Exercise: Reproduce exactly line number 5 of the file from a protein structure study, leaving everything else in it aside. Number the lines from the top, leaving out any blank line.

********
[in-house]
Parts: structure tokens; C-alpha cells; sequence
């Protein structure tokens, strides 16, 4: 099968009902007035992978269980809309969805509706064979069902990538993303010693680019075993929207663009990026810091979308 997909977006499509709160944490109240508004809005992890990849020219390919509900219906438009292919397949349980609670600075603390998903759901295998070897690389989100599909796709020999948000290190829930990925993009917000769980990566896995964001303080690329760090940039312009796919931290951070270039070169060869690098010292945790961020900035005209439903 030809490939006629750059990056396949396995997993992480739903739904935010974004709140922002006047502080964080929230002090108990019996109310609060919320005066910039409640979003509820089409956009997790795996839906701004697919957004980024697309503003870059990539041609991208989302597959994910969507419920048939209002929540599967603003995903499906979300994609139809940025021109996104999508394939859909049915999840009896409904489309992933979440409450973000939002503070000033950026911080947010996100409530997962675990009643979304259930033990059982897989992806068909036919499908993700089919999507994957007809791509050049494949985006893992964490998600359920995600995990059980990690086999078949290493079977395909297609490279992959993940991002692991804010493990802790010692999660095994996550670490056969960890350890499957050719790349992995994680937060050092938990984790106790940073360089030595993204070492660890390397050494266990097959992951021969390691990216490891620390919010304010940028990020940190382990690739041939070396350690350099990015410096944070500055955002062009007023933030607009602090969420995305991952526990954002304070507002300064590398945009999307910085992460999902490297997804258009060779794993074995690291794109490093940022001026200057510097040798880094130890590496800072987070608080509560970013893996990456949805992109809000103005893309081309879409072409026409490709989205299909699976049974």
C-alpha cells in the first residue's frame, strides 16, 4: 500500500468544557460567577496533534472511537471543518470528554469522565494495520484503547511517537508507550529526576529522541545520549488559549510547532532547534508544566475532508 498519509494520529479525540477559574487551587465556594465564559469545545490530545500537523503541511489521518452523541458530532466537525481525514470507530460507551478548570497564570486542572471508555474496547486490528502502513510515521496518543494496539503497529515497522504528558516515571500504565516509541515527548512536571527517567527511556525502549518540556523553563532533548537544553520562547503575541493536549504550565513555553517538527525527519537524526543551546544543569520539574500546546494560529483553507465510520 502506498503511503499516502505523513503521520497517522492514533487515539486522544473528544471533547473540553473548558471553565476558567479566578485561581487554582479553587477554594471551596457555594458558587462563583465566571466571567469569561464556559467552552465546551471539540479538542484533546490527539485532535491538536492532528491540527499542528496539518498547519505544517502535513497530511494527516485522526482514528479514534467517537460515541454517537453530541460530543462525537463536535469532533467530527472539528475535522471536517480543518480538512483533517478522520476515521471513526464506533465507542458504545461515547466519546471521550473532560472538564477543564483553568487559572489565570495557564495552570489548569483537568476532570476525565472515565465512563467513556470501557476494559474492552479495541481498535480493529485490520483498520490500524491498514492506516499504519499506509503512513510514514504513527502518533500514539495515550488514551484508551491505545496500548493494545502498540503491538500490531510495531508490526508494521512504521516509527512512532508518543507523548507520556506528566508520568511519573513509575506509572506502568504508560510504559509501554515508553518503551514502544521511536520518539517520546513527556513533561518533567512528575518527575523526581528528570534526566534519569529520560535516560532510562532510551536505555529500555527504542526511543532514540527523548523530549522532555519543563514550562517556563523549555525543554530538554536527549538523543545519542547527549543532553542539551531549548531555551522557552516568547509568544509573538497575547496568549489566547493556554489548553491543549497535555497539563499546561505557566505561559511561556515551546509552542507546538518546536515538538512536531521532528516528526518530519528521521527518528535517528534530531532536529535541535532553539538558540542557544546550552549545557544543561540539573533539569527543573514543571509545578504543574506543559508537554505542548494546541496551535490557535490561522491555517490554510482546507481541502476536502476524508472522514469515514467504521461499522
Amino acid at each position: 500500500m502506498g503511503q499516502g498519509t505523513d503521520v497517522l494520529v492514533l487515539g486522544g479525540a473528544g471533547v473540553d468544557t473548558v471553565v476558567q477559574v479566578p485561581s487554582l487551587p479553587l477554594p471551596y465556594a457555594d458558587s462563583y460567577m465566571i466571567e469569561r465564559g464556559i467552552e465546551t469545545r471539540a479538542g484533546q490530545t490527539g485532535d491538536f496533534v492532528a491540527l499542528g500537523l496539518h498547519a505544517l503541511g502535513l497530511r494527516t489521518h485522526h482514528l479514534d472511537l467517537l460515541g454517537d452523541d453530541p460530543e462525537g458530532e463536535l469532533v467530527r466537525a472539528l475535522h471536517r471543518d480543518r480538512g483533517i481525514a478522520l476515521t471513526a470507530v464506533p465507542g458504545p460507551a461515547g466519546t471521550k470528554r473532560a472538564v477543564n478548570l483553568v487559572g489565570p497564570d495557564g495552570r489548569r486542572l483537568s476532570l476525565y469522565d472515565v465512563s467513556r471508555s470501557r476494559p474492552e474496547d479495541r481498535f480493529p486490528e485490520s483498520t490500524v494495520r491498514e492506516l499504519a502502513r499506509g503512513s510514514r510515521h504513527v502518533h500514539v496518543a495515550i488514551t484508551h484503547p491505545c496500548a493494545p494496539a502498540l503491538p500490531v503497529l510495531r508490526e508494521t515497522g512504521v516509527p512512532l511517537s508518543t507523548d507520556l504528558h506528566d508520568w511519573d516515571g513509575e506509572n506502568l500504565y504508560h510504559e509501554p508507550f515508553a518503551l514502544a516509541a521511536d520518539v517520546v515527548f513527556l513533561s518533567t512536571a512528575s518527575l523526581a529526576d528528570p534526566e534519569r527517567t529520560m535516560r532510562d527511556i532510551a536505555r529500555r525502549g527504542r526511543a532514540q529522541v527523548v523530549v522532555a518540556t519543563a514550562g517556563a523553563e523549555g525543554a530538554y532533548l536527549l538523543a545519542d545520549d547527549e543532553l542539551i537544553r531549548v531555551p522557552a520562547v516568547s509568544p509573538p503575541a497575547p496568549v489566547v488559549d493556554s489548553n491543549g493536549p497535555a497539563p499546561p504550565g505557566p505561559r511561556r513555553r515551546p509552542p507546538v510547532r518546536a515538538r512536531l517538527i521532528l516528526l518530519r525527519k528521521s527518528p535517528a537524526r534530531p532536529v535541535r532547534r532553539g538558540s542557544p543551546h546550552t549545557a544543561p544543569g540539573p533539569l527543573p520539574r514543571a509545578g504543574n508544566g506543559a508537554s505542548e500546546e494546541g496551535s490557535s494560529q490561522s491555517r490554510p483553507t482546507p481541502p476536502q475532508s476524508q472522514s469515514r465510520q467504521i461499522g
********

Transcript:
Amino acid at each position: 500500500m502506498g503511503q499516502g498519509t505523513d503521520v497517522l494520529v492514533l487515539g486522544g479525540a473528544g471533547v473540553d468544557t473548558v471553565v476558567q477559574v479566578p485561581s487554582l487551587p479553587l477554594p471551596y465556594a457555594d458558587s462563583y460567577m465566571i466571567e469569561r465564559g464556559i467552552e465546551t469545545r471539540a479538542g484533546q490530545t490527539g485532535d491538536f496533534v492532528a491540527l499542528g500537523l496539518h498547519a505544517l503541511g502535513l497530511r494527516t489521518h485522526h482514528l479514534d472511537l467517537l460515541g454517537d452523541d453530541p460530543e462525537g458530532e463536535l469532533v467530527r466537525a472539528l475535522h471536517r471543518d480543518r480538512g483533517i481525514a478522520l476515521t471513526a470507530v464506533p465507542g458504545p460507551a461515547g466519546t471521550k470528554r473532560a472538564v477543564n478548570l483553568v487559572g489565570p497564570d495557564g495552570r489548569r486542572l483537568s476532570l476525565y469522565d472515565v465512563s467513556r471508555s470501557r476494559p474492552e474496547d479495541r481498535f480493529p486490528e485490520s483498520t490500524v494495520r491498514e492506516l499504519a502502513r499506509g503512513s510514514r510515521h504513527v502518533h500514539v496518543a495515550i488514551t484508551h484503547p491505545c496500548a493494545p494496539a502498540l503491538p500490531v503497529l510495531r508490526e508494521t515497522g512504521v516509527p512512532l511517537s508518543t507523548d507520556l504528558h506528566d508520568w511519573d516515571g513509575e506509572n506502568l500504565y504508560h510504559e509501554p508507550f515508553a518503551l514502544a516509541a521511536d520518539v517520546v515527548f513527556l513533561s518533567t512536571a512528575s518527575l523526581a529526576d528528570p534526566e534519569r527517567t529520560m535516560r532510562d527511556i532510551a536505555r529500555r525502549g527504542r526511543a532514540q529522541v527523548v523530549v522532555a518540556t519543563a514550562g517556563a523553563e523549555g525543554a530538554y532533548l536527549l538523543a545519542d545520549d547527549e543532553l542539551i537544553r531549548v531555551p522557552a520562547v516568547s509568544p509573538p503575541a497575547p496568549v489566547v488559549d493556554s489548553n491543549g493536549p497535555a497539563p499546561p504550565g505557566p505561559r511561556r513555553r515551546p509552542p507546538v510547532r518546536a515538538r512536531l517538527i521532528l516528526l518530519r525527519k528521521s527518528p535517528a537524526r534530531p532536529v535541535r532547534r532553539g538558540s542557544p543551546h546550552t549545557a544543561p544543569g540539573p533539569l527543573p520539574r514543571a509545578g504543574n508544566g506543559a508537554s505542548e500546546e494546541g496551535s490557535s494560529q490561522s491555517r490554510p483553507t482546507p481541502p476536502q475532508s476524508q472522514s469515514r465510520q467504521i461499522g